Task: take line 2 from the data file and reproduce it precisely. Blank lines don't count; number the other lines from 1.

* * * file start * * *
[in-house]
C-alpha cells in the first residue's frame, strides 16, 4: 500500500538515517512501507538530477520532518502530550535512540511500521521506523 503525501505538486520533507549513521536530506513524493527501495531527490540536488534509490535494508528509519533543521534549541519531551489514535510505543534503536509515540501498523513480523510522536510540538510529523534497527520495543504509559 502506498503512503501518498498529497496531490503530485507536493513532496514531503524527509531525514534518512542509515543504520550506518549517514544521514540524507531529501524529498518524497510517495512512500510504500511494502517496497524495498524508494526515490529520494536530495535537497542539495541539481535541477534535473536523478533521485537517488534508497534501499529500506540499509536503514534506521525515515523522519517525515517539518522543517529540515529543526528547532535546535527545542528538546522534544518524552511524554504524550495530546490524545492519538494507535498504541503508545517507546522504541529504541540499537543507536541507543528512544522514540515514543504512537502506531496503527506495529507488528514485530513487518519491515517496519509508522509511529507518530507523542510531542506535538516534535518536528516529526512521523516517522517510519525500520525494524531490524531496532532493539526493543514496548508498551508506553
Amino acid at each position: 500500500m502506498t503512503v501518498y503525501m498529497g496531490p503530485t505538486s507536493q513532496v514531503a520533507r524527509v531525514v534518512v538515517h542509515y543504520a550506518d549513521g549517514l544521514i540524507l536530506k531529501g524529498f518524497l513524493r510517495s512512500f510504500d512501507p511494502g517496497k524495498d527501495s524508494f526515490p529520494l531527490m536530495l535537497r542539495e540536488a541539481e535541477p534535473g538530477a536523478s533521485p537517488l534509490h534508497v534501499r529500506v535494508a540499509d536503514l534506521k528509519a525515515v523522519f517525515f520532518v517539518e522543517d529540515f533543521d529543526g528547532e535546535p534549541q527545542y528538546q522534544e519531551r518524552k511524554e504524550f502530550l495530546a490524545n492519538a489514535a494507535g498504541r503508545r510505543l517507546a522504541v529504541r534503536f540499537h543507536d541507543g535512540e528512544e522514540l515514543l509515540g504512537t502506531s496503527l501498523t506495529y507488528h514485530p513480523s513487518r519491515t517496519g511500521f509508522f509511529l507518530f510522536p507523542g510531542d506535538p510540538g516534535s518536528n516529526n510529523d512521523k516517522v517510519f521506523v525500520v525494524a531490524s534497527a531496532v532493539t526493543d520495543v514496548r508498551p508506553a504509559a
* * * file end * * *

C-alpha cells in the first residue's frame, strides 16, 4: 500500500538515517512501507538530477520532518502530550535512540511500521521506523 503525501505538486520533507549513521536530506513524493527501495531527490540536488534509490535494508528509519533543521534549541519531551489514535510505543534503536509515540501498523513480523510522536510540538510529523534497527520495543504509559 502506498503512503501518498498529497496531490503530485507536493513532496514531503524527509531525514534518512542509515543504520550506518549517514544521514540524507531529501524529498518524497510517495512512500510504500511494502517496497524495498524508494526515490529520494536530495535537497542539495541539481535541477534535473536523478533521485537517488534508497534501499529500506540499509536503514534506521525515515523522519517525515517539518522543517529540515529543526528547532535546535527545542528538546522534544518524552511524554504524550495530546490524545492519538494507535498504541503508545517507546522504541529504541540499537543507536541507543528512544522514540515514543504512537502506531496503527506495529507488528514485530513487518519491515517496519509508522509511529507518530507523542510531542506535538516534535518536528516529526512521523516517522517510519525500520525494524531490524531496532532493539526493543514496548508498551508506553